Example of a Thomas Webb Bronze Vase. Photo from Great.Glass.co.uk.
Cindy got after me today and told me that the Blog sounded like it came out of a book and that it was too boring. In the future, I will try to keep it personal, like she's asked me to. I am asking for your help in covering topics of interest to you, so please send me any ideas that you'd like written about in a Blog. I must finish this one on Webb class, as I promised I would.
The Webb factory continued and Mr. Webb assembled the greatest group of glass people in the world. Besides the Woodalls, there were names like John
Thomas Fereday, Daniel and Lionel Pearce, Frederick Englebert Kny and his three sons, and William Fritsche. There will never be another group of glass
masters like this assembled again. They won almost every award of their day for excellence.
In 1893, at the Chicago Colombian Worlds Fair, Webb exhibited Woodall's cameos and for years after that, most of the work coming from the factory was
shipped to the United States for sale. George Woodall retired in 1911 and died February 27, 1925. His brother, Thomas, died the next year in 1926.
This was the end of an era for excellence in glass. Since most of their work was shipped to this country, it gives us a greater chance of finding it than
even those in England.
I knew very little about Webb Glass, but a friend by the name of Jerry B. introduced me to it at Early's Auction in Cincinnati. I think he may be one
of the most knowledgeable people I have ever met when it comes it glass. I will be seeing him at the Early's April sale this year and also at the Lotton Collector's Club Annual Meeting that takes place at the same time in Cincinnati. I hope that I will be able to spend some time with him and become more knowledgeable on Webb. He also is very kind loves to share information, so if you ever have a question that I can't answer, I am sure that he would extend his knowledge to us.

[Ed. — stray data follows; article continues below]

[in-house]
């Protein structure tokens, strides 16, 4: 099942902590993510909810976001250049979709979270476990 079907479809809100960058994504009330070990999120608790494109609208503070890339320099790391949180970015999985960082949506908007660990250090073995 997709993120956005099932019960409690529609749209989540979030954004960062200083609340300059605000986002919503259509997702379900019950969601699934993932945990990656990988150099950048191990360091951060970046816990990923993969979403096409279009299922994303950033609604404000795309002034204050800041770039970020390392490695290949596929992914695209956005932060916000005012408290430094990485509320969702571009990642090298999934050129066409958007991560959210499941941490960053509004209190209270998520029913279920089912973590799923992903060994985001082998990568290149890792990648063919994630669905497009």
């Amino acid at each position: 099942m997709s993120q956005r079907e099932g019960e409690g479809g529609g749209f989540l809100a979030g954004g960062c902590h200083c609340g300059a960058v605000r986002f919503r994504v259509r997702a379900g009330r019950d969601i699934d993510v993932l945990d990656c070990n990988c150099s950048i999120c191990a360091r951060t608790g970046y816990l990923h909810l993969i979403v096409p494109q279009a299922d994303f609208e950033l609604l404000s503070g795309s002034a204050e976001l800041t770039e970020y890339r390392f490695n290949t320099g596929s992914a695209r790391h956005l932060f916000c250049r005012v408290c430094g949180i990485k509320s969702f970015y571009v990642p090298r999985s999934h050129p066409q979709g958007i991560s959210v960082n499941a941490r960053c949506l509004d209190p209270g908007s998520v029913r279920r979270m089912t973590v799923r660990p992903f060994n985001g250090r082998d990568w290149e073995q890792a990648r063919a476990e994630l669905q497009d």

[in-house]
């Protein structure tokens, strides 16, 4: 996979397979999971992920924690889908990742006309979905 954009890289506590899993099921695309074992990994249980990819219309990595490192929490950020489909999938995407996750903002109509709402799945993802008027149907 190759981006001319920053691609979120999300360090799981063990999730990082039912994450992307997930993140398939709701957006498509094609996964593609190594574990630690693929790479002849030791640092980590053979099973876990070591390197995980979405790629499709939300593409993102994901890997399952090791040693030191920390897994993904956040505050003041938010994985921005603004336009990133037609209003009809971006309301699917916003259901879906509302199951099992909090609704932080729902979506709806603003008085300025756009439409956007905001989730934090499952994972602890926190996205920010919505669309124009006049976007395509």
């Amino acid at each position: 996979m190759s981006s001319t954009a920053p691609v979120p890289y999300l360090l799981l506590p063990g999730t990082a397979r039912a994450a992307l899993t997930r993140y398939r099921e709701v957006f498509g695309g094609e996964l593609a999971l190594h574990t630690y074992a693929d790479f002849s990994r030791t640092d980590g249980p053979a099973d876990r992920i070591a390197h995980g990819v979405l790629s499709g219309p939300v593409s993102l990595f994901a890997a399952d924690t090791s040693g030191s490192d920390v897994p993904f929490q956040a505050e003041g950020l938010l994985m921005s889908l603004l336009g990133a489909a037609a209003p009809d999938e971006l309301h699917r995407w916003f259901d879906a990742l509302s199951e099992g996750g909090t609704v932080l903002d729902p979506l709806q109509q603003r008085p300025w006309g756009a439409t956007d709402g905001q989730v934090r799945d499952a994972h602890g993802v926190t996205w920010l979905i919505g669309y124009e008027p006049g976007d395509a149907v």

Besides Cameo Glass, Webb produced several other types of glass. Bronze Glass is a glass made to imitate older glass from the Troy age. It had a slick mirror-like gold sheen with purple, blue and copper highlights. This effect was produced from the metallic chloride fumes that were used on the glass.
Another form of glass was one that became known as Peach Bloom glass, introduced in 1885. A porcelain vase that sold in New York for $18,000 was the inspiration for this glass, and one that American and British manufacturers tried to imitate in glass. This glass was two layered and began as pink at the base and progressively got more red until it reached the top. Either polished or in matte finish, today you can see many reproductions of this type of glass.
Webb's Queen's Burmese was another glass produced by Webb, under a license from Mount Washington Glass Company. This glass was a single layered glass with uranium oxide, fluorspar and feldspar added. It was often decorated with enameling, painting or gilding.
My hopes for you are that you will find a wonderful piece of Webb Glass before I do, but I assure you, I will be looking.
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